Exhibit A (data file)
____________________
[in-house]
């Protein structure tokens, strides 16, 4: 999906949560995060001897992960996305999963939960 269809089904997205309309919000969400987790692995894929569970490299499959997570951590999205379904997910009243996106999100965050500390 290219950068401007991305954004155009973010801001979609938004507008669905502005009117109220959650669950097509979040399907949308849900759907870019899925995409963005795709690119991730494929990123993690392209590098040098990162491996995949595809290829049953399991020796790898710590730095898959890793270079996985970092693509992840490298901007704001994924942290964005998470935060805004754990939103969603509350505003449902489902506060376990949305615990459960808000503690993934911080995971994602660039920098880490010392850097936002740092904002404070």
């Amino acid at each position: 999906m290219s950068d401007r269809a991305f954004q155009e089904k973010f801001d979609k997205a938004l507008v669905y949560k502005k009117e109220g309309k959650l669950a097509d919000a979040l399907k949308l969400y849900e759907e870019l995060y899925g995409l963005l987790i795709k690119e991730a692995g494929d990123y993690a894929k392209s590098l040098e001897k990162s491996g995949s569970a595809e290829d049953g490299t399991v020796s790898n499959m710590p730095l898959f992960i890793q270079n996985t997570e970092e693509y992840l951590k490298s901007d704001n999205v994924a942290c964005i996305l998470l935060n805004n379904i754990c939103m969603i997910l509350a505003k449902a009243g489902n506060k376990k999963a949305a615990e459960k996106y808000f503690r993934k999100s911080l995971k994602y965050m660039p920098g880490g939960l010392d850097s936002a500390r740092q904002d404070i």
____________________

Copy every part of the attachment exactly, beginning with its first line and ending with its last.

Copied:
[in-house]
């Protein structure tokens, strides 16, 4: 999906949560995060001897992960996305999963939960 269809089904997205309309919000969400987790692995894929569970490299499959997570951590999205379904997910009243996106999100965050500390 290219950068401007991305954004155009973010801001979609938004507008669905502005009117109220959650669950097509979040399907949308849900759907870019899925995409963005795709690119991730494929990123993690392209590098040098990162491996995949595809290829049953399991020796790898710590730095898959890793270079996985970092693509992840490298901007704001994924942290964005998470935060805004754990939103969603509350505003449902489902506060376990949305615990459960808000503690993934911080995971994602660039920098880490010392850097936002740092904002404070």
């Amino acid at each position: 999906m290219s950068d401007r269809a991305f954004q155009e089904k973010f801001d979609k997205a938004l507008v669905y949560k502005k009117e109220g309309k959650l669950a097509d919000a979040l399907k949308l969400y849900e759907e870019l995060y899925g995409l963005l987790i795709k690119e991730a692995g494929d990123y993690a894929k392209s590098l040098e001897k990162s491996g995949s569970a595809e290829d049953g490299t399991v020796s790898n499959m710590p730095l898959f992960i890793q270079n996985t997570e970092e693509y992840l951590k490298s901007d704001n999205v994924a942290c964005i996305l998470l935060n805004n379904i754990c939103m969603i997910l509350a505003k449902a009243g489902n506060k376990k999963a949305a615990e459960k996106y808000f503690r993934k999100s911080l995971k994602y965050m660039p920098g880490g939960l010392d850097s936002a500390r740092q904002d404070i």